GM foods: Poacher turned gamekeeper
January 9, 2013 Editor 0
A SPEECH by Mark Lynas has stirred up an intriguing debate both online and off about genetically-modified (GM) foods. Mr Lynas is the author of three well-received books about the environment and was an early anti-GM activist, spending, as he puts it “several years ripping up GM crops” in the 1990s.
In 2008, Mr Lynas was unsparing in his criticism of GM food companies, calling their claims that GM crops could feed the world “outlandish” and dismissing arguments that they could better cope with the impact of climate change “a new line in emotional blackmail”.
At the Oxford conference on January 3rd, Mr Lynas was no less uncompromising. He began his speech : “I want to start with some apologies…I am sorry that I helped start the anti-GM movement…I could not have chosen a more counter-productive path. I now regret it completely.”
His new position will be familiar to readers of this blog. “We will have to feed 9.5 billion hopefully less poor people by 2050 on about the same land area as we use today, using limited fertiliser, water and pesticides and in the context of a rapidly changing climate.” It will be impossible to feed those extra mouths by digging up more land, because there isn’t much going and because land conversion is a large source of greenhouse gases. Taking more water from rivers will accelerate biodiversity loss. And we need to improve—and probably …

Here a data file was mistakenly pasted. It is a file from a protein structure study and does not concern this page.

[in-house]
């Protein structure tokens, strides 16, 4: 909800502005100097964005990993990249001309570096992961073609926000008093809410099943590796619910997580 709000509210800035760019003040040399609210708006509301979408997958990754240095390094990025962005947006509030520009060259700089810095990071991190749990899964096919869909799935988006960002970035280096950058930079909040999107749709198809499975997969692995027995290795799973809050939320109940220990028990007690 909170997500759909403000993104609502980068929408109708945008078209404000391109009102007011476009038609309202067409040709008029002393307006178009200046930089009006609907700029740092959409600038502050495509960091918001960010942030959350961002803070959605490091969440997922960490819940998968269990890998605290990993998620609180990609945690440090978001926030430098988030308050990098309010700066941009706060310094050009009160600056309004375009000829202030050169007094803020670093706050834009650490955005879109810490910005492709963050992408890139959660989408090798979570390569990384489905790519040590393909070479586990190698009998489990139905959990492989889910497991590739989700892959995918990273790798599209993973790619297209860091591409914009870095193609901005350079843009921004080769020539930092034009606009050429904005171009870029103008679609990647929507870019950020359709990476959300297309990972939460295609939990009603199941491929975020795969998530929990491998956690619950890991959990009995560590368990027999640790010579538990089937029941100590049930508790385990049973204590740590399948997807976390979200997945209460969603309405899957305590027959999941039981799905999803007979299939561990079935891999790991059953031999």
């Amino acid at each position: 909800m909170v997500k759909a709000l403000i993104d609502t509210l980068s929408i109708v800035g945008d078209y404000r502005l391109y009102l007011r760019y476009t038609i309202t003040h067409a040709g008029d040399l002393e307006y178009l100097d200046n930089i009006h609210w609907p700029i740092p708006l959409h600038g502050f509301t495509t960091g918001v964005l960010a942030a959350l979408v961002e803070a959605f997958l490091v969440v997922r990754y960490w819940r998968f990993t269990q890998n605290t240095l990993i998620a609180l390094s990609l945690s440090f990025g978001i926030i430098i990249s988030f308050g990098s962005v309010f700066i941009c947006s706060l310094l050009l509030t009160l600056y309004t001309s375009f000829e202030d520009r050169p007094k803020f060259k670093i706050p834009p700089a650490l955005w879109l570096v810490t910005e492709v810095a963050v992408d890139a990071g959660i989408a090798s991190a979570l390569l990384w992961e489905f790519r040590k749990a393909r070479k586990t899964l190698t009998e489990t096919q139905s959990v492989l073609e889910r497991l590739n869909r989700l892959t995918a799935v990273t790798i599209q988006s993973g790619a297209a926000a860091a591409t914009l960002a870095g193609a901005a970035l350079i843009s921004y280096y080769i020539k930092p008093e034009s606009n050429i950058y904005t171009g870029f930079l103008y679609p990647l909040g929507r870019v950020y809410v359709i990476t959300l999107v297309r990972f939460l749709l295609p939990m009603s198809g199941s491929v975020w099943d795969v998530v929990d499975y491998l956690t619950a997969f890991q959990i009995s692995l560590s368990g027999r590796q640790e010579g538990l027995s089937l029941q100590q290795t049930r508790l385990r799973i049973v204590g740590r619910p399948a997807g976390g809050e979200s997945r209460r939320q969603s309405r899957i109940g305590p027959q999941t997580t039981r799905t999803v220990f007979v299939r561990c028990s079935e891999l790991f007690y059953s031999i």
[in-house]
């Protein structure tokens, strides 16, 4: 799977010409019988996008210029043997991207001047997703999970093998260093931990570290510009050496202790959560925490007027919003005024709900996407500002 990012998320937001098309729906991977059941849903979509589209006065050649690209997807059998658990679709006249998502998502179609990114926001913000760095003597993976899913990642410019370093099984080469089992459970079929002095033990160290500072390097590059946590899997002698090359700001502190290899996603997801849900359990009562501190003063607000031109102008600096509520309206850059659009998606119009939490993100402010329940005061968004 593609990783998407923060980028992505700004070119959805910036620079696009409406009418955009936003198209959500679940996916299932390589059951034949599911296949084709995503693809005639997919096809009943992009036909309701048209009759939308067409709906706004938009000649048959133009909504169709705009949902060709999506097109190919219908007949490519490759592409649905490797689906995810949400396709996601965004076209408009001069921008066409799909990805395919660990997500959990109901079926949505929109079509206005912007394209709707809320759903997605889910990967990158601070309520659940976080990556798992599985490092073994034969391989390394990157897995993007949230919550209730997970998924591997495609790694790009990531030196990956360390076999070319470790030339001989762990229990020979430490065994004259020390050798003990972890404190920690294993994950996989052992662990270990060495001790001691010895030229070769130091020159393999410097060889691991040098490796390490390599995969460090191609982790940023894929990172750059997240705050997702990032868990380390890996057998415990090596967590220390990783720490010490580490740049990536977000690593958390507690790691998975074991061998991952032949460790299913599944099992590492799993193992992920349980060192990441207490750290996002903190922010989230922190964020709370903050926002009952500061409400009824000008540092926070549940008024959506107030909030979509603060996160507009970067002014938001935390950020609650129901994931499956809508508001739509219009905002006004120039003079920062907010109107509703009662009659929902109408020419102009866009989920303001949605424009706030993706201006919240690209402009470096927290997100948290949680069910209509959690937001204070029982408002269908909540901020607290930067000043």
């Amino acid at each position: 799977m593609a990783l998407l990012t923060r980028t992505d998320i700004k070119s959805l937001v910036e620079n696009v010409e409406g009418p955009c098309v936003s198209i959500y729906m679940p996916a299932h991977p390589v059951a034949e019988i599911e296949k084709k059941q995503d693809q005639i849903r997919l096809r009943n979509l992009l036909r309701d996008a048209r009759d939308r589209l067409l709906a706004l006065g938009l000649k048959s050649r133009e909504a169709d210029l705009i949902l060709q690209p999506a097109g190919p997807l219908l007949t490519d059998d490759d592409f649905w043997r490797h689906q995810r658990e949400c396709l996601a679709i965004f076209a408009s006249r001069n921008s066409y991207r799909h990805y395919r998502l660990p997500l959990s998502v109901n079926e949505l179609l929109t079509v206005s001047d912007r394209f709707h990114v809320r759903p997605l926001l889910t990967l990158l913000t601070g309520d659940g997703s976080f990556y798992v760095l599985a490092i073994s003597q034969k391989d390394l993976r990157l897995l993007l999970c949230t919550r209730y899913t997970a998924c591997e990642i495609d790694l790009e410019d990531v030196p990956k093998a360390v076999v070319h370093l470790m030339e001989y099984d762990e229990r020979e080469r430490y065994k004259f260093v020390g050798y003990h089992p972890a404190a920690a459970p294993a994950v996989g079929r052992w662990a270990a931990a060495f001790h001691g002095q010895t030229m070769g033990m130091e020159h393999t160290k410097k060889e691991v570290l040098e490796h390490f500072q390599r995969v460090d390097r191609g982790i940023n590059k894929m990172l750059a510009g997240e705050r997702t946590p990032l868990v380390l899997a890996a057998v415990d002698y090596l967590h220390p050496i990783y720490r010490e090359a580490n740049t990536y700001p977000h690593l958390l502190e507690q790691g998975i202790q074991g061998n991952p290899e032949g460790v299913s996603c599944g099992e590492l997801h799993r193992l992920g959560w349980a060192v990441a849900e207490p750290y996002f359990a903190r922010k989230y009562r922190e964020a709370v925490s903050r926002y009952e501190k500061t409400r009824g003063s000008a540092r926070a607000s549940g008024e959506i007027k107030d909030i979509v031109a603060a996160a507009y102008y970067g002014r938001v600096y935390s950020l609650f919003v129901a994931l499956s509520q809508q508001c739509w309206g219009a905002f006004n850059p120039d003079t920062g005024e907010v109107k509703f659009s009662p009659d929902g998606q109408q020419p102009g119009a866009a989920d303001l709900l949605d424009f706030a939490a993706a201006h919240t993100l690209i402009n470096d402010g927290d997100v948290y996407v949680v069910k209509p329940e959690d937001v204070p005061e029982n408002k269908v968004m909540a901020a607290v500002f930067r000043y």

- GM crops and carbon emissions: Frankenfoods reduce global warming
- What exactly is an entrepreneur?
- Drought and climate change: Cloud nein
- Genetically modified crops: Fields of beaten gold
- Africa: Microbes ‘Cheaper, Fairer’ for Boosting Yields Than GM
- The adoption of genetically modified crops: Growth areas
Categories: The Economist
Subscribe to our stories
- Giving Francophone African incubators the keys to accelerate growth entrepreneurship February 13, 2018
- Is acceleration the panacea for scaling growth entrepreneurs? Reflections from XL Africa February 13, 2018
- Why providing pre-seed and seed capital is the essential step to bringing West Africa and Sahel’s entrepreneurs to the next level February 13, 2018
- Global Investment Competitiveness: New Insights on FDI February 2, 2018
- BioInnovate Africa phase II launched February 2, 2018